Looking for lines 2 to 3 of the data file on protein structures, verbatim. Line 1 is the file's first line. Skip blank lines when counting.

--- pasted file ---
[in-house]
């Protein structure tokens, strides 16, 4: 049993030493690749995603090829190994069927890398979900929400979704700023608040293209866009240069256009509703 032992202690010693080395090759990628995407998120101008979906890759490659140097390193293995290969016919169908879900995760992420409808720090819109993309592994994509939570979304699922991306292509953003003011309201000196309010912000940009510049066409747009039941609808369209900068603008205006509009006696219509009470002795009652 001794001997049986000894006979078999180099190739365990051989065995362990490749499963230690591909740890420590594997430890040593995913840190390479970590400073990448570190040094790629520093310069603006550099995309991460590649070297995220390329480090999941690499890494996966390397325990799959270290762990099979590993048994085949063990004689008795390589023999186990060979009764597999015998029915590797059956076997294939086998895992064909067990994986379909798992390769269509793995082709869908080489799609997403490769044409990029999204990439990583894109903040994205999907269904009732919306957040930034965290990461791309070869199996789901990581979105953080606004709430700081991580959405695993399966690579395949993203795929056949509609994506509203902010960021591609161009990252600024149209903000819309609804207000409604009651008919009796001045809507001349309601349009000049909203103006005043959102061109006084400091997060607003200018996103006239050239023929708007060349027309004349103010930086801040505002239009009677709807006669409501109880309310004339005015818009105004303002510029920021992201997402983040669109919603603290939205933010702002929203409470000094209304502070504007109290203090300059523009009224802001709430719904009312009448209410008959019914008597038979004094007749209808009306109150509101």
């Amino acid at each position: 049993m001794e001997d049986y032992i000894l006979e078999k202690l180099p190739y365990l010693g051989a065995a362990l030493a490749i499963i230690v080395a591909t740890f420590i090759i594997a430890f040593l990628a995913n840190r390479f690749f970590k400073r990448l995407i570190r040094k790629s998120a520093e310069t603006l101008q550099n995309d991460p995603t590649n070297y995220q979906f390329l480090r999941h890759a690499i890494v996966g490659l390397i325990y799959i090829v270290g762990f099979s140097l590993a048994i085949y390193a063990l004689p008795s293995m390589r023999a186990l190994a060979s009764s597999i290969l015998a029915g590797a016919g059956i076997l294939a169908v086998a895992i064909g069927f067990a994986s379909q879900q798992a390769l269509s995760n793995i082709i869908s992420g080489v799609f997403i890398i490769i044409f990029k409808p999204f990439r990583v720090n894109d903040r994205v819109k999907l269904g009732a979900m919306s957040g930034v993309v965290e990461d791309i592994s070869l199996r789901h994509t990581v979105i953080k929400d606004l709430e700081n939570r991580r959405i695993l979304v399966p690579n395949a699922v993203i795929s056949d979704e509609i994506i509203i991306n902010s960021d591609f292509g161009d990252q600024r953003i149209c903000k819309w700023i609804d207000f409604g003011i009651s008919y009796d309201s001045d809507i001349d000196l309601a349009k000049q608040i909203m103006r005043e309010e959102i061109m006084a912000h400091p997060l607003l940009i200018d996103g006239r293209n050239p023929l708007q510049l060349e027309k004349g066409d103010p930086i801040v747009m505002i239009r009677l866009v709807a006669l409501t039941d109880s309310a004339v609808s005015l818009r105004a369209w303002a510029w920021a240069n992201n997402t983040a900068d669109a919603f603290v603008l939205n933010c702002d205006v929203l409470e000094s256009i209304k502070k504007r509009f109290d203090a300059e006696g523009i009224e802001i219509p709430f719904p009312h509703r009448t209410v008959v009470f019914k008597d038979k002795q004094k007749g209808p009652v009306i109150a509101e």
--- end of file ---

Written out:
């Protein structure tokens, strides 16, 4: 049993030493690749995603090829190994069927890398979900929400979704700023608040293209866009240069256009509703 032992202690010693080395090759990628995407998120101008979906890759490659140097390193293995290969016919169908879900995760992420409808720090819109993309592994994509939570979304699922991306292509953003003011309201000196309010912000940009510049066409747009039941609808369209900068603008205006509009006696219509009470002795009652 001794001997049986000894006979078999180099190739365990051989065995362990490749499963230690591909740890420590594997430890040593995913840190390479970590400073990448570190040094790629520093310069603006550099995309991460590649070297995220390329480090999941690499890494996966390397325990799959270290762990099979590993048994085949063990004689008795390589023999186990060979009764597999015998029915590797059956076997294939086998895992064909067990994986379909798992390769269509793995082709869908080489799609997403490769044409990029999204990439990583894109903040994205999907269904009732919306957040930034965290990461791309070869199996789901990581979105953080606004709430700081991580959405695993399966690579395949993203795929056949509609994506509203902010960021591609161009990252600024149209903000819309609804207000409604009651008919009796001045809507001349309601349009000049909203103006005043959102061109006084400091997060607003200018996103006239050239023929708007060349027309004349103010930086801040505002239009009677709807006669409501109880309310004339005015818009105004303002510029920021992201997402983040669109919603603290939205933010702002929203409470000094209304502070504007109290203090300059523009009224802001709430719904009312009448209410008959019914008597038979004094007749209808009306109150509101």
């Amino acid at each position: 049993m001794e001997d049986y032992i000894l006979e078999k202690l180099p190739y365990l010693g051989a065995a362990l030493a490749i499963i230690v080395a591909t740890f420590i090759i594997a430890f040593l990628a995913n840190r390479f690749f970590k400073r990448l995407i570190r040094k790629s998120a520093e310069t603006l101008q550099n995309d991460p995603t590649n070297y995220q979906f390329l480090r999941h890759a690499i890494v996966g490659l390397i325990y799959i090829v270290g762990f099979s140097l590993a048994i085949y390193a063990l004689p008795s293995m390589r023999a186990l190994a060979s009764s597999i290969l015998a029915g590797a016919g059956i076997l294939a169908v086998a895992i064909g069927f067990a994986s379909q879900q798992a390769l269509s995760n793995i082709i869908s992420g080489v799609f997403i890398i490769i044409f990029k409808p999204f990439r990583v720090n894109d903040r994205v819109k999907l269904g009732a979900m919306s957040g930034v993309v965290e990461d791309i592994s070869l199996r789901h994509t990581v979105i953080k929400d606004l709430e700081n939570r991580r959405i695993l979304v399966p690579n395949a699922v993203i795929s056949d979704e509609i994506i509203i991306n902010s960021d591609f292509g161009d990252q600024r953003i149209c903000k819309w700023i609804d207000f409604g003011i009651s008919y009796d309201s001045d809507i001349d000196l309601a349009k000049q608040i909203m103006r005043e309010e959102i061109m006084a912000h400091p997060l607003l940009i200018d996103g006239r293209n050239p023929l708007q510049l060349e027309k004349g066409d103010p930086i801040v747009m505002i239009r009677l866009v709807a006669l409501t039941d109880s309310a004339v609808s005015l818009r105004a369209w303002a510029w920021a240069n992201n997402t983040a900068d669109a919603f603290v603008l939205n933010c702002d205006v929203l409470e000094s256009i209304k502070k504007r509009f109290d203090a300059e006696g523009i009224e802001i219509p709430f719904p009312h509703r009448t209410v008959v009470f019914k008597d038979k002795q004094k007749g209808p009652v009306i109150a509101e």